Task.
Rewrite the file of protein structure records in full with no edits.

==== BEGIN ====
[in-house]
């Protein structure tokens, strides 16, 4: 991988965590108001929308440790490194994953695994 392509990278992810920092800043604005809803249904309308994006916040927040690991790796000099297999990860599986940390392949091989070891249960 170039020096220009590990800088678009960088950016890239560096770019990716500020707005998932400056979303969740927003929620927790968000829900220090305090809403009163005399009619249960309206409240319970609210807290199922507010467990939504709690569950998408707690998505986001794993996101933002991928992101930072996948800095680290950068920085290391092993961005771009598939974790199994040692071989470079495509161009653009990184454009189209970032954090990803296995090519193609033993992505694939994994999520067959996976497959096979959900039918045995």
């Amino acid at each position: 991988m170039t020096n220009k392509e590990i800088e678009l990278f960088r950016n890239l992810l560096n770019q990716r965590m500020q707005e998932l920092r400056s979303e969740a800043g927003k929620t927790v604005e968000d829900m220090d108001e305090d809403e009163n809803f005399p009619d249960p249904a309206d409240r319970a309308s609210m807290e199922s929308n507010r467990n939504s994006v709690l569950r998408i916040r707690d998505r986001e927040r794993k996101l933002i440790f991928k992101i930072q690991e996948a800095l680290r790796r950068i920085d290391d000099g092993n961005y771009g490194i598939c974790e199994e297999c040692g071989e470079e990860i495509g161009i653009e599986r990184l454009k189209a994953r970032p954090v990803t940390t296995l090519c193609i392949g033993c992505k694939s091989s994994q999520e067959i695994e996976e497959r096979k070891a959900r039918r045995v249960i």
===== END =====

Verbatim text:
[in-house]
């Protein structure tokens, strides 16, 4: 991988965590108001929308440790490194994953695994 392509990278992810920092800043604005809803249904309308994006916040927040690991790796000099297999990860599986940390392949091989070891249960 170039020096220009590990800088678009960088950016890239560096770019990716500020707005998932400056979303969740927003929620927790968000829900220090305090809403009163005399009619249960309206409240319970609210807290199922507010467990939504709690569950998408707690998505986001794993996101933002991928992101930072996948800095680290950068920085290391092993961005771009598939974790199994040692071989470079495509161009653009990184454009189209970032954090990803296995090519193609033993992505694939994994999520067959996976497959096979959900039918045995």
């Amino acid at each position: 991988m170039t020096n220009k392509e590990i800088e678009l990278f960088r950016n890239l992810l560096n770019q990716r965590m500020q707005e998932l920092r400056s979303e969740a800043g927003k929620t927790v604005e968000d829900m220090d108001e305090d809403e009163n809803f005399p009619d249960p249904a309206d409240r319970a309308s609210m807290e199922s929308n507010r467990n939504s994006v709690l569950r998408i916040r707690d998505r986001e927040r794993k996101l933002i440790f991928k992101i930072q690991e996948a800095l680290r790796r950068i920085d290391d000099g092993n961005y771009g490194i598939c974790e199994e297999c040692g071989e470079e990860i495509g161009i653009e599986r990184l454009k189209a994953r970032p954090v990803t940390t296995l090519c193609i392949g033993c992505k694939s091989s994994q999520e067959i695994e996976e497959r096979k070891a959900r039918r045995v249960i």